Truss wins tussle for tariff-free Australia deal but 15-year transition gives farmers time

Fri 21 May 2021
Posted by: William Barns-Graham
Trade News

uk australia

The UK government is expected to offer Australia a tariff-free trade deal following a week-long debate over its merits and potential impact on British agriculture, according to reports in the national media today (21 May).

The deal will include a 15-year transition period upon agreement in which import duties and quotas will be phased out for trade between the two countries, the Daily Mail reports.

Week-long debate

A week of media briefings for and against the agreement was launched by an article by the president of the National Farmers’ Union on the Mail on Sunday.

British farmers have claimed they will be pushed out of business by cheaper meat imported from Australia – an argument reportedly backed by cabinet ministers George Eustice and Michael Gove.

The Prime Minister now hopes to have settled the debate having backed Trade Secretary Liz Truss, who has argued that such fears were misplaced due to the distance between the UK and Australia.

Both sides would have aired their views at a cabinet meeting yesterday.

Phased introduction

However, agricultural firms will be told that the no-quota, no-tariff deal will be phased in over 15 years if the UK’s offer is accepted, giving the sector time to adjust.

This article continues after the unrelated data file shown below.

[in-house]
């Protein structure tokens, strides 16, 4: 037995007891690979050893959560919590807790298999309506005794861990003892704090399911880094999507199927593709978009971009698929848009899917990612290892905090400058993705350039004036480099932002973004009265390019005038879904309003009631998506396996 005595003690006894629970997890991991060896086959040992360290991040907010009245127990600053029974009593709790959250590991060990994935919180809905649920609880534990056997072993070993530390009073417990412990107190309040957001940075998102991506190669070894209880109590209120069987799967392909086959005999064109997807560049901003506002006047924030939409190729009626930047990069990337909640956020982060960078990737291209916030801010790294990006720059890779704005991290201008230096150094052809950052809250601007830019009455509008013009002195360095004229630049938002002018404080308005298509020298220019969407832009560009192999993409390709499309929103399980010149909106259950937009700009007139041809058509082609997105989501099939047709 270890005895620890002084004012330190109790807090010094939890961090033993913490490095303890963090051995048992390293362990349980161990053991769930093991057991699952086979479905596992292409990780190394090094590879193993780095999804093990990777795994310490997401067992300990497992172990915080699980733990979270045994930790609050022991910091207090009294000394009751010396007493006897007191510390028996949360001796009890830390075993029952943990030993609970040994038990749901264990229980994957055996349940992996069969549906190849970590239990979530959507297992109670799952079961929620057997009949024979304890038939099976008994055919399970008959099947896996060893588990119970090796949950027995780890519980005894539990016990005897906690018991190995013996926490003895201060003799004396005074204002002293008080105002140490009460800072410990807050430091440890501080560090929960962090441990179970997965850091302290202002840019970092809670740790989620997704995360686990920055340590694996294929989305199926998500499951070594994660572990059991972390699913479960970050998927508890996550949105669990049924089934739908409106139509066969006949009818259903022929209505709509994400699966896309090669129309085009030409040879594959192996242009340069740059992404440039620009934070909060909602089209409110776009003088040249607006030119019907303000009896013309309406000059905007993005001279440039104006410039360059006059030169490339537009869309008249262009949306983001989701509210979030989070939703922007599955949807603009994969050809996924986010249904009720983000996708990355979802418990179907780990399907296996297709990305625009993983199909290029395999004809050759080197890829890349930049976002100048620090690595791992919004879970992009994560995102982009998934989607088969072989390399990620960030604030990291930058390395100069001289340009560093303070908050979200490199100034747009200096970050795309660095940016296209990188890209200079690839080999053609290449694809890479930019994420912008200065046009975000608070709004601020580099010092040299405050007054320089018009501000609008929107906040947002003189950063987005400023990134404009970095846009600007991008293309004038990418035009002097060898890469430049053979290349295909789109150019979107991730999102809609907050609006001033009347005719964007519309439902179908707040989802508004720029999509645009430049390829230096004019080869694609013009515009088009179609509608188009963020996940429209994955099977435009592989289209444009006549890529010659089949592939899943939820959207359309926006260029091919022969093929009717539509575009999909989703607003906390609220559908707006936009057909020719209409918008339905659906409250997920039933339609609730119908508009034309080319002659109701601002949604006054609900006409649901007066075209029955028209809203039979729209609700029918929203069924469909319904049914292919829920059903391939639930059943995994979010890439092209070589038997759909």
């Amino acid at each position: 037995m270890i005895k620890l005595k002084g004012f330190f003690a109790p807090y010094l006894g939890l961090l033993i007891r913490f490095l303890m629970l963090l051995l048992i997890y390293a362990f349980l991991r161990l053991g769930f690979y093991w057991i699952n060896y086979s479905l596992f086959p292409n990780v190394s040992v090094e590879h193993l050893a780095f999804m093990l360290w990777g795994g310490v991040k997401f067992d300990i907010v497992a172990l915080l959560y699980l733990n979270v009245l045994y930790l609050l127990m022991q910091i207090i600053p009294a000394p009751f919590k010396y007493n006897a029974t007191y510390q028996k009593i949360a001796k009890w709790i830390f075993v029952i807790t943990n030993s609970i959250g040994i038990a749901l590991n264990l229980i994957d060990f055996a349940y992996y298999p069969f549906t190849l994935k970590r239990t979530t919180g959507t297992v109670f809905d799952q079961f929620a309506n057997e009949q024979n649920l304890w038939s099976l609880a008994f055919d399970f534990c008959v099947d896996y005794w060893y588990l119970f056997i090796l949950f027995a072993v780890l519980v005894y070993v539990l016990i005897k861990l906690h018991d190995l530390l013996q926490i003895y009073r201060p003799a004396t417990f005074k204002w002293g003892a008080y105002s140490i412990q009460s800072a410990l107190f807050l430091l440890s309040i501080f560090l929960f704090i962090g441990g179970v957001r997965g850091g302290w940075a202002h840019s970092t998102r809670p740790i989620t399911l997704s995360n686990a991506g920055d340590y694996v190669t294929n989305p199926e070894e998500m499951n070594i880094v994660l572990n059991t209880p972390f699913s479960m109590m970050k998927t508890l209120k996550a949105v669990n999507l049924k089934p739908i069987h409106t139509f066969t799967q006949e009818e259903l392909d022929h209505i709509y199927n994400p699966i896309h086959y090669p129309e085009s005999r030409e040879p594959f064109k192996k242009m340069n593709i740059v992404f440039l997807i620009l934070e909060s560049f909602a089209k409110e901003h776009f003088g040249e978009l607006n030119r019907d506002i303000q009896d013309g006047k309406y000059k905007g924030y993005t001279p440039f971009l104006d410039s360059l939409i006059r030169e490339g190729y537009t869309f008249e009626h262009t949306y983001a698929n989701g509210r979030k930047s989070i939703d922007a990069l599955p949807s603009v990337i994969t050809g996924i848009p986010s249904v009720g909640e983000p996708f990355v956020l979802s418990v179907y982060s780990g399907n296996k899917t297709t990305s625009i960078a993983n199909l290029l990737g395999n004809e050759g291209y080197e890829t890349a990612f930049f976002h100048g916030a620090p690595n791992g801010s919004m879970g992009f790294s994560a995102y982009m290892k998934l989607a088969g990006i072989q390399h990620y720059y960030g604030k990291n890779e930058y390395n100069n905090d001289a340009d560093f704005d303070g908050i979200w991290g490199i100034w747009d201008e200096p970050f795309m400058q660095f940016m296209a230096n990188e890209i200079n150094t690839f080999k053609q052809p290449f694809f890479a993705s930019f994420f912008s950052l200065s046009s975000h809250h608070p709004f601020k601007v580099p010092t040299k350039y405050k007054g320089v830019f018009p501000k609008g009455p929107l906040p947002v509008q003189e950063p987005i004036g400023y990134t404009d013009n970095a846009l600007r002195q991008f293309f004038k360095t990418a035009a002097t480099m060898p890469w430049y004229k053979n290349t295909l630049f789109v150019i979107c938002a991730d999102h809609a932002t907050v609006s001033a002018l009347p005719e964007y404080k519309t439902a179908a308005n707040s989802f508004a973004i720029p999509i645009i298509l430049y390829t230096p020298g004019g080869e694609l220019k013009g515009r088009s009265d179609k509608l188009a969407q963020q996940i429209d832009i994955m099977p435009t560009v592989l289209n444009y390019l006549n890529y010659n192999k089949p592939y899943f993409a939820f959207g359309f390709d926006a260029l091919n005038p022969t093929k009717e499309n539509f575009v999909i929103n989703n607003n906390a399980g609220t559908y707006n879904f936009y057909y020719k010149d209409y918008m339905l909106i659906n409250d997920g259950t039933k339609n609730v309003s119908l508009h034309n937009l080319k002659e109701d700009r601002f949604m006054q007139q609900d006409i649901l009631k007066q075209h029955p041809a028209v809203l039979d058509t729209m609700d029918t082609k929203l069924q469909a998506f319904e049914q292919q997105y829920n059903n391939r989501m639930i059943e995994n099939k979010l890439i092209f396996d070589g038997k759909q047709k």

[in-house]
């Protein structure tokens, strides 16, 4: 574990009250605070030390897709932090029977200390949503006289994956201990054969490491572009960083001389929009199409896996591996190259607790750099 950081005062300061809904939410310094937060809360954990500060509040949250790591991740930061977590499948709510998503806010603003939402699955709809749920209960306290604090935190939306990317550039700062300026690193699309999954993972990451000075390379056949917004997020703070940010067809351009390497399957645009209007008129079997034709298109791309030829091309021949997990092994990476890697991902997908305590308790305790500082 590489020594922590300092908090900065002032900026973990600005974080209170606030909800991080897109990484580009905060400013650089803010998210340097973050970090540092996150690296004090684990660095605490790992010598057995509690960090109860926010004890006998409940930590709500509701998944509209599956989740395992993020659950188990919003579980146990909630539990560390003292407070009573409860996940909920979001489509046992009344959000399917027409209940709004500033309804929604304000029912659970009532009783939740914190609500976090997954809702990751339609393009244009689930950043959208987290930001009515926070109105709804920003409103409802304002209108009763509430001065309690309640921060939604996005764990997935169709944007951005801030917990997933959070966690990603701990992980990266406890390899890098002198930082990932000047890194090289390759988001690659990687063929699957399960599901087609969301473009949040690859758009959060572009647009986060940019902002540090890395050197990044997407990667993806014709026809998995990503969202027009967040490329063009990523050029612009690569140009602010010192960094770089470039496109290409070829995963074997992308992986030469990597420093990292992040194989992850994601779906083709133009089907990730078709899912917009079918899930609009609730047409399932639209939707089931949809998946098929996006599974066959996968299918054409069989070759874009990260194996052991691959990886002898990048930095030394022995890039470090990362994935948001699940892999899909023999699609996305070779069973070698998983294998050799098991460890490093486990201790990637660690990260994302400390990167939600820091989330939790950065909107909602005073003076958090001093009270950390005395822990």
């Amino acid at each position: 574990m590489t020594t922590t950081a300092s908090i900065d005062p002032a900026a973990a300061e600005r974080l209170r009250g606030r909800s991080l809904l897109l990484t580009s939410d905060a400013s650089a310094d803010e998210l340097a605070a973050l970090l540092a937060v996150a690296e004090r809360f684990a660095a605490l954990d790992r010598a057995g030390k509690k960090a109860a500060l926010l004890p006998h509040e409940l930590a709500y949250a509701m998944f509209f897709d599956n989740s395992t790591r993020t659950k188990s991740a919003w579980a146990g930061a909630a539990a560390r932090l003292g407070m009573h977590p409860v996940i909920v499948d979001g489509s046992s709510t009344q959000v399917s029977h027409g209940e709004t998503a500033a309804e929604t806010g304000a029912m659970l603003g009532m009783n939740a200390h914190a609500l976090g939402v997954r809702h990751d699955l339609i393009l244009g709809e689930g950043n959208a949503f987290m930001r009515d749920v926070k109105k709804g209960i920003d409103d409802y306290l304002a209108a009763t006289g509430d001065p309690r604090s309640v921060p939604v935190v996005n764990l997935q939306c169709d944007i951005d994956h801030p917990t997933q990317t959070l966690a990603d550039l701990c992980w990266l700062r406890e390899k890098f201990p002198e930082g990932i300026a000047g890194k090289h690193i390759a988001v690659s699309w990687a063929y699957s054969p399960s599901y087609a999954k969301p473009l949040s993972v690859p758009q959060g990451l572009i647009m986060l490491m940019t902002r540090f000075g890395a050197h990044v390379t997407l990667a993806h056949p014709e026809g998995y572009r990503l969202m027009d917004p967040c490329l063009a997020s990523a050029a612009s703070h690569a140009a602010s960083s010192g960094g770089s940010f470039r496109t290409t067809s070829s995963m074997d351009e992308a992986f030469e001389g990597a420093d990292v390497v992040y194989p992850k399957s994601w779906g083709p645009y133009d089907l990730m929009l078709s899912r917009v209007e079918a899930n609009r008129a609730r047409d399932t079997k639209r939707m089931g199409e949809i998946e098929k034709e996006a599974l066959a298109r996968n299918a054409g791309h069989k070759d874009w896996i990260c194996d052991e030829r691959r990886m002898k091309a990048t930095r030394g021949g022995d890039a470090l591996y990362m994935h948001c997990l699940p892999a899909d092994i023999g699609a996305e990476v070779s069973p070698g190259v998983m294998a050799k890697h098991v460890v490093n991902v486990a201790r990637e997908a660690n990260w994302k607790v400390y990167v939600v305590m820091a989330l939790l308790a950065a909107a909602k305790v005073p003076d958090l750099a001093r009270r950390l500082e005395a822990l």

The details of the exact length of this transition period and how long it will take for tariffs to be removed for different product types is still to be negotiated. 

A Downing Street spokesman said any agreement would include “protections for our agriculture industry and won’t undercut UK farmers” but would not be drawn on what these would entail.


While the debate may have been settled in cabinet, the opposition Labour Party is likely to continue scrutinising the details of the agreement.

Speaking on Times Radio, shadow international trade secretary Emily Thornberry said: “We have good animal welfare standards, and we don’t want that undermined by cheap imports from countries that don’t have the same standards as we do.”


According to the Sun, Australia was pushing for tariffs and quotas to be removed for trade into the UK in five years’ time.

However, the government is reportedly confident that Australia will accept the 15-year deadline it has offered today.


The PM’s trade strategy committee, including the chancellor and the foreign and business secretaries, is understood to have agreed to include protections to maintain high standards in farming, but concluded that tariff barriers should be dropped.

The Guardian also reports that the Australian agreement could form a template for future negotiations with the much larger economy of the United States, which would be likely to press for similar access to the UK’s agriculture markets.